Mexican drug czar held in theft from cartel
MEXICO CITY: Mexico accused its former drug czar yesterday of taking $450,000 from a cartel he was supposed to destroy, going public with a scandal that deals a serious blow to the country's U.S.-backed drug war. Noe Ramirez is the highest-ranking law enforcement official detained yet as part of Mexico's sweeping effort to weed out officials who allegedly shared police information with violent drug smugglers. The corruption scandal is the biggest to rock the Mexican government in more than decade. Although the arrest complicates President Felipe Calderon's nationwide crackdown on the drug trade, Attorney General Eduardo Medina said it also proved the government's commitment to rooting out corruption. That commitment could be key to ensuring continued U.S. support for its drug fight. The U.S. Congress conditioned 15 percent of a still-to-be-released $400 million aid package on Mexico's efforts to clean up its police force.
Neb. closes loophole in child haven law
LINCOLN, Neb.: Nebraska closed a loophole yesterday in a controversial law that had allowed parents to abandon their children at hospitals. The unicameral Legislature voted 43-5 to make abandonment legal only for infants up to 30 days old. Gov. Dave Heineman signed the emergency bill, which took effect at 12:01 a.m. today. Since the state's haven law went into effect in September, 35 children have been left at state hospitals. Most of the youths were 11 or older, and many had severe behavioral problems. The avalanche of abandoned children also revealed inadequate services for families struggling to raise troubled youth. Legislators have vowed to address that shortage during their regular session in January, despite a mounting state budget deficit.
25% of dead in quake identified, China says
BEIJING: A little more than a quarter of the 70,000 people who died in a huge earthquake that struck Sichuan province in May have been identified, a Chinese official said yesterday, as authorities rushed to prepare stricken areas for the coming winter. Wei Hong, vice governor of Sichuan, said 19,065 bodies have been identified since the May 12 quake razed huge swaths of the lush, mountainous southwest province. About 18,000 people are still missing. Wei originally gave that figure when asked how many students were killed in the quake during a news conference organized by the State Council, China's Cabinet. In an official clarification, the State Council later said Wei had been referring to the number of bodies officially identified. The government still has not given a separate toll for children who were crushed when their shoddily built schools collapsed, but has said that about 7,000 classrooms were destroyed. Their deaths have become a sensitive political issue.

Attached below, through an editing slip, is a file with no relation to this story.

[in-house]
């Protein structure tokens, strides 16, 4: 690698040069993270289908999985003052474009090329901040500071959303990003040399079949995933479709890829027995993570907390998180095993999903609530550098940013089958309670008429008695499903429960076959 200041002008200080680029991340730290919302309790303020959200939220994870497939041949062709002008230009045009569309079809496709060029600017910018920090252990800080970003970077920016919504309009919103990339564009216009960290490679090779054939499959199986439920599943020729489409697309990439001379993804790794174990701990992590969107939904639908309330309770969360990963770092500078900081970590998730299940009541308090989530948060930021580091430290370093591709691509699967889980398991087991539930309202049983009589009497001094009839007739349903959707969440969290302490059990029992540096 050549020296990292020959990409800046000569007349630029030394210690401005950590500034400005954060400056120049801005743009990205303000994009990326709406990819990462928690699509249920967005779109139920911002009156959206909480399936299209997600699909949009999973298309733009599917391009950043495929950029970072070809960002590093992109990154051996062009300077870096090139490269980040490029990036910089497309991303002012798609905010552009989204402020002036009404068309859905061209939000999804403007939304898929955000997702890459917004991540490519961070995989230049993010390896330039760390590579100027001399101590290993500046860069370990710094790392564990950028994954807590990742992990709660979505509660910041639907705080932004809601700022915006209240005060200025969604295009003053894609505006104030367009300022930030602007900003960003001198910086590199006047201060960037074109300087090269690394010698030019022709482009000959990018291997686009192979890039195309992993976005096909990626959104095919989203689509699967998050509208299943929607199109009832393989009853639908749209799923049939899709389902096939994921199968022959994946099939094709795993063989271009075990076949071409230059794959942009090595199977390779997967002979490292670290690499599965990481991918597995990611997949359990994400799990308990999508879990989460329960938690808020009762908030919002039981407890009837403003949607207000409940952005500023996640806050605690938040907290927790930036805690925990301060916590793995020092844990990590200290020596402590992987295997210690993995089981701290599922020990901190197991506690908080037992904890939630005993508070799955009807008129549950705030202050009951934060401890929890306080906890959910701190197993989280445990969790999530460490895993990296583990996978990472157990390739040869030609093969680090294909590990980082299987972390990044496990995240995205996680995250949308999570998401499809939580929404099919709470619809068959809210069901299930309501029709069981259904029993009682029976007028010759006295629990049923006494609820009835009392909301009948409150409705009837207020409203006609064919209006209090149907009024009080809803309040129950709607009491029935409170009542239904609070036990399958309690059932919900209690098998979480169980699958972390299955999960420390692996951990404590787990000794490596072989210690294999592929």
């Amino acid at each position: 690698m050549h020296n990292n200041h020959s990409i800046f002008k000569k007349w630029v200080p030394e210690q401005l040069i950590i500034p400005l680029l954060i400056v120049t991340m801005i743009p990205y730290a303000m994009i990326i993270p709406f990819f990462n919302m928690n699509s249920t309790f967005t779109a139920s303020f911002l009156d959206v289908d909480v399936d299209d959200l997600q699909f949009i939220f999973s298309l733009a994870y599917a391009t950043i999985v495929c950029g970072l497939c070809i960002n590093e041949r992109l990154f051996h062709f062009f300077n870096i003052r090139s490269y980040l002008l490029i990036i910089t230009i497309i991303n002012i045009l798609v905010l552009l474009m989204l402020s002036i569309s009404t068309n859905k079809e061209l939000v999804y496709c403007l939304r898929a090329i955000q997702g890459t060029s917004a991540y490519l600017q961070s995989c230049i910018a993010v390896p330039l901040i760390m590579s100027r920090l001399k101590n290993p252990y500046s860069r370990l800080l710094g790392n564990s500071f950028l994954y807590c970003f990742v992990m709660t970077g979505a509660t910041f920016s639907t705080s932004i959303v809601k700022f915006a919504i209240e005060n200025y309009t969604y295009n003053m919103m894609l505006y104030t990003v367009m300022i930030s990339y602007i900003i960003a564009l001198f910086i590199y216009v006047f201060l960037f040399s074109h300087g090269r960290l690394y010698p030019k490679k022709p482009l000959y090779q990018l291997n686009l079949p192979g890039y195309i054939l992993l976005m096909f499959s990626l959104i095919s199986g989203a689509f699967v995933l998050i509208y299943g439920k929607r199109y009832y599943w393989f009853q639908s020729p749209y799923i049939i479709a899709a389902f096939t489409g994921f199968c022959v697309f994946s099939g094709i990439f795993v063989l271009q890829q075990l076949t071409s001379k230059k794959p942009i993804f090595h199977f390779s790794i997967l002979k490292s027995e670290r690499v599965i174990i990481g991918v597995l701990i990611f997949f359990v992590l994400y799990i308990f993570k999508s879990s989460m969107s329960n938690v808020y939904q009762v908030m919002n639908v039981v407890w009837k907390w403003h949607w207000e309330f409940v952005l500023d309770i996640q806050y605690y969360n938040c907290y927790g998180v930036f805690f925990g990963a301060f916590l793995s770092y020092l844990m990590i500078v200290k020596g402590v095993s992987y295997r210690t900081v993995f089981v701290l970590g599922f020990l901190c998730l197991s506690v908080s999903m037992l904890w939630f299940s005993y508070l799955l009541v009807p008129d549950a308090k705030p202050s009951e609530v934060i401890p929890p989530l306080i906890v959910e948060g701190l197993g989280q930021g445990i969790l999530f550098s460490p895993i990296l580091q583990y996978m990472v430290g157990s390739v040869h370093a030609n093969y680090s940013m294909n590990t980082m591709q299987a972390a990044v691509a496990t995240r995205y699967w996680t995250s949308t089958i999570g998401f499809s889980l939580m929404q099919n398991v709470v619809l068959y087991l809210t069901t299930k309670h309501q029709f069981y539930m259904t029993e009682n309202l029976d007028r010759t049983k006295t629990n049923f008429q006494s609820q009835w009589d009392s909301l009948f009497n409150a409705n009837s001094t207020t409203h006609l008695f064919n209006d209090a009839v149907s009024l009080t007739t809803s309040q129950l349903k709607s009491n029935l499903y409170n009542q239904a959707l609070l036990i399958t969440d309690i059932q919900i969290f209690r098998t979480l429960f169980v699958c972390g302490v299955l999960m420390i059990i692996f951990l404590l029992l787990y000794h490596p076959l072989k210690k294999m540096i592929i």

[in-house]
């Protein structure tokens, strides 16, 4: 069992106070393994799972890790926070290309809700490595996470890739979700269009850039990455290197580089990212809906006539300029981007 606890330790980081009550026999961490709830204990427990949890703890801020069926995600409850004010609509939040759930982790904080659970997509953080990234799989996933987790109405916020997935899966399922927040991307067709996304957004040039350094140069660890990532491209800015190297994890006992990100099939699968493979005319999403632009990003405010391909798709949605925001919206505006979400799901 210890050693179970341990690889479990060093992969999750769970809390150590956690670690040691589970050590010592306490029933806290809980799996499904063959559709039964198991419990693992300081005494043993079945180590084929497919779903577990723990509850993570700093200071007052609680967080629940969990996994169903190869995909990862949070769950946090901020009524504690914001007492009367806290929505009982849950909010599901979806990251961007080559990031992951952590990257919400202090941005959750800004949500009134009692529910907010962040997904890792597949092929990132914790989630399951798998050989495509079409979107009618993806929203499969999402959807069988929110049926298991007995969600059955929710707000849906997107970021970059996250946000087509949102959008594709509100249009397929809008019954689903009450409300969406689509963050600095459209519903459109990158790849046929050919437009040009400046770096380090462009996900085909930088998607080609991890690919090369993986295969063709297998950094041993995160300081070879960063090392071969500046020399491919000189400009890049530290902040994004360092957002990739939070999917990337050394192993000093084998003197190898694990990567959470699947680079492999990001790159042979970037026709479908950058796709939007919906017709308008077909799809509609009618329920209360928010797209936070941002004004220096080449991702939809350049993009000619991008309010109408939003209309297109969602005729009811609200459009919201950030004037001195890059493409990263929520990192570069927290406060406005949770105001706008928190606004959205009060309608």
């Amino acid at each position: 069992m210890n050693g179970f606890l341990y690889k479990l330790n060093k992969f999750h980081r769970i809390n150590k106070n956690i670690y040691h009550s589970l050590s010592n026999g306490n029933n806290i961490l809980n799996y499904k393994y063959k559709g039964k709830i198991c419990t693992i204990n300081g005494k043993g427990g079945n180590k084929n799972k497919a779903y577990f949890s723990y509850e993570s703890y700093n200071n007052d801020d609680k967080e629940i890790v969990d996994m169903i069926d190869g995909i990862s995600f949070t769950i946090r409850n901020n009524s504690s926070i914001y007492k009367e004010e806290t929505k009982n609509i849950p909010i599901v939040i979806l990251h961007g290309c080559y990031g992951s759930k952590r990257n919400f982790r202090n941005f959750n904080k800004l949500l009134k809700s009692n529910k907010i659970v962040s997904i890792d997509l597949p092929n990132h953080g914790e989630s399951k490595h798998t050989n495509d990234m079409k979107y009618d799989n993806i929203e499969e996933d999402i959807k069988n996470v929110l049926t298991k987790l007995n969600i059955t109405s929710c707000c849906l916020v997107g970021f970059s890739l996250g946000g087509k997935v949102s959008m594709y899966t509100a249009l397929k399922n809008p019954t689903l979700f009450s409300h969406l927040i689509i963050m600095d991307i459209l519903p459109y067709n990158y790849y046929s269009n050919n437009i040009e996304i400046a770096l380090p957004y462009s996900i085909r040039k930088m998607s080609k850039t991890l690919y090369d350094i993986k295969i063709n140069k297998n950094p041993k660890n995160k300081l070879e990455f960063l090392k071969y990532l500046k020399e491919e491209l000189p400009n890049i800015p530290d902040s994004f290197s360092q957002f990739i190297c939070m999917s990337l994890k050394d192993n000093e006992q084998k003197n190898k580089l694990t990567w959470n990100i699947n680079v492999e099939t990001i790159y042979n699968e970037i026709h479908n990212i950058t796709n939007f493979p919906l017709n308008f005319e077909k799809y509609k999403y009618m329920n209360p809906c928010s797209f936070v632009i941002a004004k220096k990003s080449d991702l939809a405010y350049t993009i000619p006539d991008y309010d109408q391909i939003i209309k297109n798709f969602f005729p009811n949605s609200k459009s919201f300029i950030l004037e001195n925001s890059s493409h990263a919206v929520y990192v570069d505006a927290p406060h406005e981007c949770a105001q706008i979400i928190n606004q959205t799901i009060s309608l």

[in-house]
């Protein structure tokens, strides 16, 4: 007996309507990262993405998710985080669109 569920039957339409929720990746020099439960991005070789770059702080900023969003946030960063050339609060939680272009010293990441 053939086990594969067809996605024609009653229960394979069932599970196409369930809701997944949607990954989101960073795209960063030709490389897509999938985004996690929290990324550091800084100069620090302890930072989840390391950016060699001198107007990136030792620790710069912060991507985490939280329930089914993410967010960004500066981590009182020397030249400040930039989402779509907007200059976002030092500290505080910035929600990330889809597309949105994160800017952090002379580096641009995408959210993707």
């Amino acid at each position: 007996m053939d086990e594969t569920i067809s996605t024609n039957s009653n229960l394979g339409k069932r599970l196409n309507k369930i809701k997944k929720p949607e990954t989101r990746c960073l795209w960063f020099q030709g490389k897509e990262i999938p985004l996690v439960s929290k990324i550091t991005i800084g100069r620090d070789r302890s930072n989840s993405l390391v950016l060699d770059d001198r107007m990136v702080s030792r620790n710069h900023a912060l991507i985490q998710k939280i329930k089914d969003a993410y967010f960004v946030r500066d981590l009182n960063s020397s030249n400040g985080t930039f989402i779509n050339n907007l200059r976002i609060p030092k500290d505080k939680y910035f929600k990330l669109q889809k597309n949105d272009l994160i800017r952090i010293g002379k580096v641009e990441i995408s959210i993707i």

Mukasey back at work after fainting spell
WASHINGTON: With briefcase in hand and a smile on his face, Attorney General Michael Mukasey returned to work yesterday after collapsing during a speech the night before and spurring a 14-hour scare about his health. A Justice Department spokeswoman blamed the 67-year-old's dramatic and public fall on a fainting spell. Determined to prove his fitness, Mukasey checked out of George Washington University Hospital shortly after noon, telling reporters he felt "excellent." Arriving at the Justice Department a few minutes later with his wife, Susan, Mukasey climbed out of his security van unassisted and showed no signs of pain or discomfort. In an e-mail to the department's 108,000 employees, Mukasey said he would "continue doing the work I swore to do last November" when he became President George W. Bush's third attorney general.